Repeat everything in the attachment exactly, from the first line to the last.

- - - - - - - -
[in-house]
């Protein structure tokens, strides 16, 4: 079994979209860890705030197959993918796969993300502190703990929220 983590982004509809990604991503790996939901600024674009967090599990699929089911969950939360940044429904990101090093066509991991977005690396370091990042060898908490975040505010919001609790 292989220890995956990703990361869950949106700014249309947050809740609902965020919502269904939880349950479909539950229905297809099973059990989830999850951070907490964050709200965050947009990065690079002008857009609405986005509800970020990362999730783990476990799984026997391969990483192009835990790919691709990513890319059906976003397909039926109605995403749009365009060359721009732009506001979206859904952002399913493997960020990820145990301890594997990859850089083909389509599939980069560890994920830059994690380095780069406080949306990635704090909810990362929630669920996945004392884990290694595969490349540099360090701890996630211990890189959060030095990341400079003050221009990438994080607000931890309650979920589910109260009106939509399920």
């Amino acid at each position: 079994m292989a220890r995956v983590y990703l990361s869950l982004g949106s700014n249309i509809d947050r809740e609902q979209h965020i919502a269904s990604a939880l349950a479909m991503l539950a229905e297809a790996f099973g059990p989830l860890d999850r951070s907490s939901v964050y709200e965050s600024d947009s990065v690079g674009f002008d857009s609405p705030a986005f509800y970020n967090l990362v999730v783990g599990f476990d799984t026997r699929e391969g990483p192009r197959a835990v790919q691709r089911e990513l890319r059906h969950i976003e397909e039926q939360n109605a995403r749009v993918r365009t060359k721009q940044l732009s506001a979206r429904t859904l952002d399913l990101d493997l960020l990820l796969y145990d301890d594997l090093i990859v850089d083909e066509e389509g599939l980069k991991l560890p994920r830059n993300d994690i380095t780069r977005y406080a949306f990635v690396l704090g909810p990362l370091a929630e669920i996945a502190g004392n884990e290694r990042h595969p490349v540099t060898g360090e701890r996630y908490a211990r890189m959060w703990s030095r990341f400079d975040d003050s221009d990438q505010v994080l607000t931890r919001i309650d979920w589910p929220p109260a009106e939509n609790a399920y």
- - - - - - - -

[in-house]
């Protein structure tokens, strides 16, 4: 079994979209860890705030197959993918796969993300502190703990929220 983590982004509809990604991503790996939901600024674009967090599990699929089911969950939360940044429904990101090093066509991991977005690396370091990042060898908490975040505010919001609790 292989220890995956990703990361869950949106700014249309947050809740609902965020919502269904939880349950479909539950229905297809099973059990989830999850951070907490964050709200965050947009990065690079002008857009609405986005509800970020990362999730783990476990799984026997391969990483192009835990790919691709990513890319059906976003397909039926109605995403749009365009060359721009732009506001979206859904952002399913493997960020990820145990301890594997990859850089083909389509599939980069560890994920830059994690380095780069406080949306990635704090909810990362929630669920996945004392884990290694595969490349540099360090701890996630211990890189959060030095990341400079003050221009990438994080607000931890309650979920589910109260009106939509399920």
């Amino acid at each position: 079994m292989a220890r995956v983590y990703l990361s869950l982004g949106s700014n249309i509809d947050r809740e609902q979209h965020i919502a269904s990604a939880l349950a479909m991503l539950a229905e297809a790996f099973g059990p989830l860890d999850r951070s907490s939901v964050y709200e965050s600024d947009s990065v690079g674009f002008d857009s609405p705030a986005f509800y970020n967090l990362v999730v783990g599990f476990d799984t026997r699929e391969g990483p192009r197959a835990v790919q691709r089911e990513l890319r059906h969950i976003e397909e039926q939360n109605a995403r749009v993918r365009t060359k721009q940044l732009s506001a979206r429904t859904l952002d399913l990101d493997l960020l990820l796969y145990d301890d594997l090093i990859v850089d083909e066509e389509g599939l980069k991991l560890p994920r830059n993300d994690i380095t780069r977005y406080a949306f990635v690396l704090g909810p990362l370091a929630e669920i996945a502190g004392n884990e290694r990042h595969p490349v540099t060898g360090e701890r996630y908490a211990r890189m959060w703990s030095r990341f400079d975040d003050s221009d990438q505010v994080l607000t931890r919001i309650d979920w589910p929220p109260a009106e939509n609790a399920y």